orm the year and the seasons, and increase and nourish the fruits; you can raise and calm the winds, and give an equable warmth to the bodies of men. Go; make your circuit, and thus move everything from the greatest to the least. You are a calf; when the lion appears, act accordingly, or you will suffer for it. You are a bull; come and fight; for that is incumbent on you and becomes you, and you can do it. You can lead an army to Troy; be you Agamemnon. You can engage in single combat with Hector; be you Achilles." But if Thersites had come and claimed the command, either he would not have obtained it, or, if he had, he would have disgraced himself before so many more witnesses. Do you, too, carefully deliberate upon this undertaking; it is not what you think it. "I wear an old cloak now, and I shall have one then. I sleep upon the hard ground now, and I shall sleep so then. I will moreover take a wallet and a staff, and go about, and beg of those I meet, and begin by rebuking them;
P. Ovidius Naso, Metamorphoses (ed. Brookes More), Book 11, line 749 (search)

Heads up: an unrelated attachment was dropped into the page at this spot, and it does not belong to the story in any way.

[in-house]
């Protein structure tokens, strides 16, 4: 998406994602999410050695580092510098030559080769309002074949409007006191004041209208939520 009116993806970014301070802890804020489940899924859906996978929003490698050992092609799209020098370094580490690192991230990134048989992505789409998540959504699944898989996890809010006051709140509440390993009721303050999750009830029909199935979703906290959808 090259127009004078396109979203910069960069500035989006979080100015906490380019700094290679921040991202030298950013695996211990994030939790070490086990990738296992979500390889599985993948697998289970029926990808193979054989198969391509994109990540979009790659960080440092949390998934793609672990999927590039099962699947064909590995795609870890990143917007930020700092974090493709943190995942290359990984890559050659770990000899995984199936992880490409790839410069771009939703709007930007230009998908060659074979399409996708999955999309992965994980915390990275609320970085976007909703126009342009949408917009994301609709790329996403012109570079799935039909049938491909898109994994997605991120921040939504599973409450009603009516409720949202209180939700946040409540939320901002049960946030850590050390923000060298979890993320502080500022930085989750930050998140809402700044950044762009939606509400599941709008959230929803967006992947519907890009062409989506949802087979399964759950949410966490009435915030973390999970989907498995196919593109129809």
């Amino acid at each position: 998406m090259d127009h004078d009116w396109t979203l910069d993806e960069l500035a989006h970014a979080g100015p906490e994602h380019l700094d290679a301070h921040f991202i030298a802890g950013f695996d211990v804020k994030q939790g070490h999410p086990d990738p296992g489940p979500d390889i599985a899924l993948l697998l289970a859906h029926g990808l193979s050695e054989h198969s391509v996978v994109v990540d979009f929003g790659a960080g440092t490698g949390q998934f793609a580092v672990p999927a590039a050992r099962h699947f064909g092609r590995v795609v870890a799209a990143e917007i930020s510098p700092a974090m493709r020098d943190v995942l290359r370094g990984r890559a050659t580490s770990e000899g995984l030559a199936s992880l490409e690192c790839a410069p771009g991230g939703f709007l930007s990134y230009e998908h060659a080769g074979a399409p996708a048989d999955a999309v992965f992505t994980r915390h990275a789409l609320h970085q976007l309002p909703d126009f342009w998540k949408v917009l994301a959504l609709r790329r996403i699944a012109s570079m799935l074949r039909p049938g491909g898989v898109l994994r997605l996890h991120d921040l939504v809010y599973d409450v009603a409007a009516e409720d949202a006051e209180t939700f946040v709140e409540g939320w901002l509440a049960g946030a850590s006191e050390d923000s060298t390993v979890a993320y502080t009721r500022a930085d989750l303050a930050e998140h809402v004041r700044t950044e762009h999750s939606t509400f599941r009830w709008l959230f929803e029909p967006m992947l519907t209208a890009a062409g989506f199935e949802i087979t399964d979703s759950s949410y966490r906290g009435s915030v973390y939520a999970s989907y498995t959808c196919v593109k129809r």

ed from Ilus, Assaracus, and Ganymede— taken by Jupiter, and old Laomedon, and Priam, ruler at the fall of Troy. “Aesacus was the brother of the great illustrious Hector; and, if he had not been victimized by a strange fate in youth, he would have equalled Hector's glorious fame, Hector was child of Hecuba, who was daughter of DymHector's glorious fame, Hector was child of Hecuba, who was daughter of Dymas. Alexirhoe, the daughter of the two-horned Granicus, so rumor has it, secretly brought forth Aesacus, hidden under Ida's shade. “He loathed the city and away from court, frequented lonely mountains and the fields of unambitious peasants. Rarely he was seen among the throngs of Ilium.— yet, neither churlish nor impregnable to loHector was child of Hecuba, who was daughter of Dymas. Alexirhoe, the daughter of the two-horned Granicus, so rumor has it, secretly brought forth Aesacus, hidden under Ida's shade. “He loathed the city and away from court, frequented lonely mountains and the fields of unambitious peasants. Rarely he was seen among the throngs of Ilium.— yet, neither churlish nor impregnable to love's appeal, he saw Hesperia, the daughter of Cebrenus, while she was once resting on the velvet-shaded banks of her sire's cherished stream. Aesacus had so often sought for her throughout the woods. “Just when he saw her, while she rested there, her hair spread on her shoulders to the sun, she saw him, and without delay sh